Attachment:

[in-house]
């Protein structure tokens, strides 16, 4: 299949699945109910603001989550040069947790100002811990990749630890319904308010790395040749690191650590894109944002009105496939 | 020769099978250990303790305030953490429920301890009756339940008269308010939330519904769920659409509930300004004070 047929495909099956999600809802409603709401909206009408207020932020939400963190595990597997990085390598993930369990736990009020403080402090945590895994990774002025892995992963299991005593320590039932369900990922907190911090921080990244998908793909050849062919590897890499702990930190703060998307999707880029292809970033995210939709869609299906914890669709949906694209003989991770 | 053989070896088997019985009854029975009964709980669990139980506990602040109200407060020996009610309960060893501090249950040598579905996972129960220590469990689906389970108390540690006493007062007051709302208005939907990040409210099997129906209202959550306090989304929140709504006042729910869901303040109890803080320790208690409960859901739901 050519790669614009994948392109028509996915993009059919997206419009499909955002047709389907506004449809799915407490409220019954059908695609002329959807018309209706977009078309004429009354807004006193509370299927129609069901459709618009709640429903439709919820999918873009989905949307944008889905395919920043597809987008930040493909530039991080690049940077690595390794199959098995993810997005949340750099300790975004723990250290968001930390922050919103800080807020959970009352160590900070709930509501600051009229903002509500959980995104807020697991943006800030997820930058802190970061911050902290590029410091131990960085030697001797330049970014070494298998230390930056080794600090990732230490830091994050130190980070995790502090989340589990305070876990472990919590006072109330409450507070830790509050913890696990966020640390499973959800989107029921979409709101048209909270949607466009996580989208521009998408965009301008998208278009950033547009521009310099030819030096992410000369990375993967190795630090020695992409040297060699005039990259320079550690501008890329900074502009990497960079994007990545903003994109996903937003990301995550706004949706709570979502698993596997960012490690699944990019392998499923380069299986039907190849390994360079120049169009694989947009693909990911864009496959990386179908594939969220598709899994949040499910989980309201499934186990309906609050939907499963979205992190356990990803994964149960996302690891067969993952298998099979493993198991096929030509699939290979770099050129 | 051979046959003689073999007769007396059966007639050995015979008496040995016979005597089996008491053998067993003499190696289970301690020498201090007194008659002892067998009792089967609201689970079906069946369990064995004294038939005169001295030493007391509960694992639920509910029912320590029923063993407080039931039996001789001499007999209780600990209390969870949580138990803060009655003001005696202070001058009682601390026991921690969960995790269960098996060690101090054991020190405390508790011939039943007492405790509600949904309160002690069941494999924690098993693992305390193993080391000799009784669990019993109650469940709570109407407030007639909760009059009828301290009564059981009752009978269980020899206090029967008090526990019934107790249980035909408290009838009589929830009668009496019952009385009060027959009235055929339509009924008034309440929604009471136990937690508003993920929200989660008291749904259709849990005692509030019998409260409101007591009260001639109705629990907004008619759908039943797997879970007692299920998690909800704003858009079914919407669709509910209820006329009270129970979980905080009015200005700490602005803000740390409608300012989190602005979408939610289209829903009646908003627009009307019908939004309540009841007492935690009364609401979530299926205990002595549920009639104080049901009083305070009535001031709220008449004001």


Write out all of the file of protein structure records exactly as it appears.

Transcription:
[in-house]
């Protein structure tokens, strides 16, 4: 299949699945109910603001989550040069947790100002811990990749630890319904308010790395040749690191650590894109944002009105496939 | 020769099978250990303790305030953490429920301890009756339940008269308010939330519904769920659409509930300004004070 047929495909099956999600809802409603709401909206009408207020932020939400963190595990597997990085390598993930369990736990009020403080402090945590895994990774002025892995992963299991005593320590039932369900990922907190911090921080990244998908793909050849062919590897890499702990930190703060998307999707880029292809970033995210939709869609299906914890669709949906694209003989991770 | 053989070896088997019985009854029975009964709980669990139980506990602040109200407060020996009610309960060893501090249950040598579905996972129960220590469990689906389970108390540690006493007062007051709302208005939907990040409210099997129906209202959550306090989304929140709504006042729910869901303040109890803080320790208690409960859901739901 050519790669614009994948392109028509996915993009059919997206419009499909955002047709389907506004449809799915407490409220019954059908695609002329959807018309209706977009078309004429009354807004006193509370299927129609069901459709618009709640429903439709919820999918873009989905949307944008889905395919920043597809987008930040493909530039991080690049940077690595390794199959098995993810997005949340750099300790975004723990250290968001930390922050919103800080807020959970009352160590900070709930509501600051009229903002509500959980995104807020697991943006800030997820930058802190970061911050902290590029410091131990960085030697001797330049970014070494298998230390930056080794600090990732230490830091994050130190980070995790502090989340589990305070876990472990919590006072109330409450507070830790509050913890696990966020640390499973959800989107029921979409709101048209909270949607466009996580989208521009998408965009301008998208278009950033547009521009310099030819030096992410000369990375993967190795630090020695992409040297060699005039990259320079550690501008890329900074502009990497960079994007990545903003994109996903937003990301995550706004949706709570979502698993596997960012490690699944990019392998499923380069299986039907190849390994360079120049169009694989947009693909990911864009496959990386179908594939969220598709899994949040499910989980309201499934186990309906609050939907499963979205992190356990990803994964149960996302690891067969993952298998099979493993198991096929030509699939290979770099050129 | 051979046959003689073999007769007396059966007639050995015979008496040995016979005597089996008491053998067993003499190696289970301690020498201090007194008659002892067998009792089967609201689970079906069946369990064995004294038939005169001295030493007391509960694992639920509910029912320590029923063993407080039931039996001789001499007999209780600990209390969870949580138990803060009655003001005696202070001058009682601390026991921690969960995790269960098996060690101090054991020190405390508790011939039943007492405790509600949904309160002690069941494999924690098993693992305390193993080391000799009784669990019993109650469940709570109407407030007639909760009059009828301290009564059981009752009978269980020899206090029967008090526990019934107790249980035909408290009838009589929830009668009496019952009385009060027959009235055929339509009924008034309440929604009471136990937690508003993920929200989660008291749904259709849990005692509030019998409260409101007591009260001639109705629990907004008619759908039943797997879970007692299920998690909800704003858009079914919407669709509910209820006329009270129970979980905080009015200005700490602005803000740390409608300012989190602005979408939610289209829903009646908003627009009307019908939004309540009841007492935690009364609401979530299926205990002595549920009639104080049901009083305070009535001031709220008449004001």